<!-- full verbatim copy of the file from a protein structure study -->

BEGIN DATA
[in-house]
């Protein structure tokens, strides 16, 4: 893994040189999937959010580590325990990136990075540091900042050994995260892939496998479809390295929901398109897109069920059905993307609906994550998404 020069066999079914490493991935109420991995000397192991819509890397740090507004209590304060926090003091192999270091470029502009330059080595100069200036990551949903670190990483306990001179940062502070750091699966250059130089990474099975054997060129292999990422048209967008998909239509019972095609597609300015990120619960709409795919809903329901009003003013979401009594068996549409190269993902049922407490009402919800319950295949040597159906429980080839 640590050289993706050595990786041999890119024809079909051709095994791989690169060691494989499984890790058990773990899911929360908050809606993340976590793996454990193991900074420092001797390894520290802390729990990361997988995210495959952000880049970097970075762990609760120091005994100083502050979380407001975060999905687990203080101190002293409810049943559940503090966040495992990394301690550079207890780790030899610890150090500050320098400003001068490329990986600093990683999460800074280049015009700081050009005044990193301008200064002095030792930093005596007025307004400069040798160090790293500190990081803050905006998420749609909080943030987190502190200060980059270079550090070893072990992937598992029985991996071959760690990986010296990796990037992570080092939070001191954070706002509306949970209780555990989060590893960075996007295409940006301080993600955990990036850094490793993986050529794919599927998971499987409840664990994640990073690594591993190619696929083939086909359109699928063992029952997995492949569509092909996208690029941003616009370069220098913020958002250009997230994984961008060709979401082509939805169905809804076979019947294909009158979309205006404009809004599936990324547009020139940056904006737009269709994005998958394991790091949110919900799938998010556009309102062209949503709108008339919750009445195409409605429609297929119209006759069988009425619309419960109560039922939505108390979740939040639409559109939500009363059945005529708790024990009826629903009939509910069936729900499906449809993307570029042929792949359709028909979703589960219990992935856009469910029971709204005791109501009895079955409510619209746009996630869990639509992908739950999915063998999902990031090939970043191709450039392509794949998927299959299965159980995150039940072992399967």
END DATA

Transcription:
[in-house]
């Protein structure tokens, strides 16, 4: 893994040189999937959010580590325990990136990075540091900042050994995260892939496998479809390295929901398109897109069920059905993307609906994550998404 020069066999079914490493991935109420991995000397192991819509890397740090507004209590304060926090003091192999270091470029502009330059080595100069200036990551949903670190990483306990001179940062502070750091699966250059130089990474099975054997060129292999990422048209967008998909239509019972095609597609300015990120619960709409795919809903329901009003003013979401009594068996549409190269993902049922407490009402919800319950295949040597159906429980080839 640590050289993706050595990786041999890119024809079909051709095994791989690169060691494989499984890790058990773990899911929360908050809606993340976590793996454990193991900074420092001797390894520290802390729990990361997988995210495959952000880049970097970075762990609760120091005994100083502050979380407001975060999905687990203080101190002293409810049943559940503090966040495992990394301690550079207890780790030899610890150090500050320098400003001068490329990986600093990683999460800074280049015009700081050009005044990193301008200064002095030792930093005596007025307004400069040798160090790293500190990081803050905006998420749609909080943030987190502190200060980059270079550090070893072990992937598992029985991996071959760690990986010296990796990037992570080092939070001191954070706002509306949970209780555990989060590893960075996007295409940006301080993600955990990036850094490793993986050529794919599927998971499987409840664990994640990073690594591993190619696929083939086909359109699928063992029952997995492949569509092909996208690029941003616009370069220098913020958002250009997230994984961008060709979401082509939805169905809804076979019947294909009158979309205006404009809004599936990324547009020139940056904006737009269709994005998958394991790091949110919900799938998010556009309102062209949503709108008339919750009445195409409605429609297929119209006759069988009425619309419960109560039922939505108390979740939040639409559109939500009363059945005529708790024990009826629903009939509910069936729900499906449809993307570029042929792949359709028909979703589960219990992935856009469910029971709204005791109501009895079955409510619209746009996630869990639509992908739950999915063998999902990031090939970043191709450039392509794949998927299959299965159980995150039940072992399967």